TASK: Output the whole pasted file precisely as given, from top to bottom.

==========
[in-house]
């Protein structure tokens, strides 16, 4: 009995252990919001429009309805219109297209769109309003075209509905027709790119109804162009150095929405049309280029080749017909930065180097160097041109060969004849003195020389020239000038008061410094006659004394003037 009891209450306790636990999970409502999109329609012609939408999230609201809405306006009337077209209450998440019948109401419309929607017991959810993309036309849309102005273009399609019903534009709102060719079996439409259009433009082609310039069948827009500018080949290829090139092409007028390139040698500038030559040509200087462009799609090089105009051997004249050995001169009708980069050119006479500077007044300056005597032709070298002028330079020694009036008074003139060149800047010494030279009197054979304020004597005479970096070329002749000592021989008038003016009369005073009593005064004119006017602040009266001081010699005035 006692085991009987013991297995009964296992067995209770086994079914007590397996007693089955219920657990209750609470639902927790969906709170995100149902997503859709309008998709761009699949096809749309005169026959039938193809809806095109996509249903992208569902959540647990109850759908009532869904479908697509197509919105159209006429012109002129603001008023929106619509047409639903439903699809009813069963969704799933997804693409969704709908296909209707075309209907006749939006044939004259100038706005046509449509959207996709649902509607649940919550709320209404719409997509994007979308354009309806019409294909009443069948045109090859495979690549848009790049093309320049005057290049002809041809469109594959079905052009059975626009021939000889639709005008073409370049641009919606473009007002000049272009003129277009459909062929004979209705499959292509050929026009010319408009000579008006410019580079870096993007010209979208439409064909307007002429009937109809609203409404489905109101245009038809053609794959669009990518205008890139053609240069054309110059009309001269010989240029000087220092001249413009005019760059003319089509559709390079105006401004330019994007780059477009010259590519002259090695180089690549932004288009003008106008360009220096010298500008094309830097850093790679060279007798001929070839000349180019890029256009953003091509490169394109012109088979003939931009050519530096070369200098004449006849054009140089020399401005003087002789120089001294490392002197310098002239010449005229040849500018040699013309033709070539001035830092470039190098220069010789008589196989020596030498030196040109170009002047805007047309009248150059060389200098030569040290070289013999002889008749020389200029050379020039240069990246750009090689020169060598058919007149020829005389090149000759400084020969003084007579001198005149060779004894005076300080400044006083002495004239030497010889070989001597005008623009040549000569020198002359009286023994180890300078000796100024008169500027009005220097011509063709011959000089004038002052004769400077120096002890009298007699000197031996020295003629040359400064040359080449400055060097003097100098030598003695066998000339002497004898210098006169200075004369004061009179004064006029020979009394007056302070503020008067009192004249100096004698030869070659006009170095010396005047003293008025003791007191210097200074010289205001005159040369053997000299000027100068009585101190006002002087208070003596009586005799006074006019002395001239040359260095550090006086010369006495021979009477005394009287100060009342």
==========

[in-house]
């Protein structure tokens, strides 16, 4: 009995252990919001429009309805219109297209769109309003075209509905027709790119109804162009150095929405049309280029080749017909930065180097160097041109060969004849003195020389020239000038008061410094006659004394003037 009891209450306790636990999970409502999109329609012609939408999230609201809405306006009337077209209450998440019948109401419309929607017991959810993309036309849309102005273009399609019903534009709102060719079996439409259009433009082609310039069948827009500018080949290829090139092409007028390139040698500038030559040509200087462009799609090089105009051997004249050995001169009708980069050119006479500077007044300056005597032709070298002028330079020694009036008074003139060149800047010494030279009197054979304020004597005479970096070329002749000592021989008038003016009369005073009593005064004119006017602040009266001081010699005035 006692085991009987013991297995009964296992067995209770086994079914007590397996007693089955219920657990209750609470639902927790969906709170995100149902997503859709309008998709761009699949096809749309005169026959039938193809809806095109996509249903992208569902959540647990109850759908009532869904479908697509197509919105159209006429012109002129603001008023929106619509047409639903439903699809009813069963969704799933997804693409969704709908296909209707075309209907006749939006044939004259100038706005046509449509959207996709649902509607649940919550709320209404719409997509994007979308354009309806019409294909009443069948045109090859495979690549848009790049093309320049005057290049002809041809469109594959079905052009059975626009021939000889639709005008073409370049641009919606473009007002000049272009003129277009459909062929004979209705499959292509050929026009010319408009000579008006410019580079870096993007010209979208439409064909307007002429009937109809609203409404489905109101245009038809053609794959669009990518205008890139053609240069054309110059009309001269010989240029000087220092001249413009005019760059003319089509559709390079105006401004330019994007780059477009010259590519002259090695180089690549932004288009003008106008360009220096010298500008094309830097850093790679060279007798001929070839000349180019890029256009953003091509490169394109012109088979003939931009050519530096070369200098004449006849054009140089020399401005003087002789120089001294490392002197310098002239010449005229040849500018040699013309033709070539001035830092470039190098220069010789008589196989020596030498030196040109170009002047805007047309009248150059060389200098030569040290070289013999002889008749020389200029050379020039240069990246750009090689020169060598058919007149020829005389090149000759400084020969003084007579001198005149060779004894005076300080400044006083002495004239030497010889070989001597005008623009040549000569020198002359009286023994180890300078000796100024008169500027009005220097011509063709011959000089004038002052004769400077120096002890009298007699000197031996020295003629040359400064040359080449400055060097003097100098030598003695066998000339002497004898210098006169200075004369004061009179004064006029020979009394007056302070503020008067009192004249100096004698030869070659006009170095010396005047003293008025003791007191210097200074010289205001005159040369053997000299000027100068009585101190006002002087208070003596009586005799006074006019002395001239040359260095550090006086010369006495021979009477005394009287100060009342």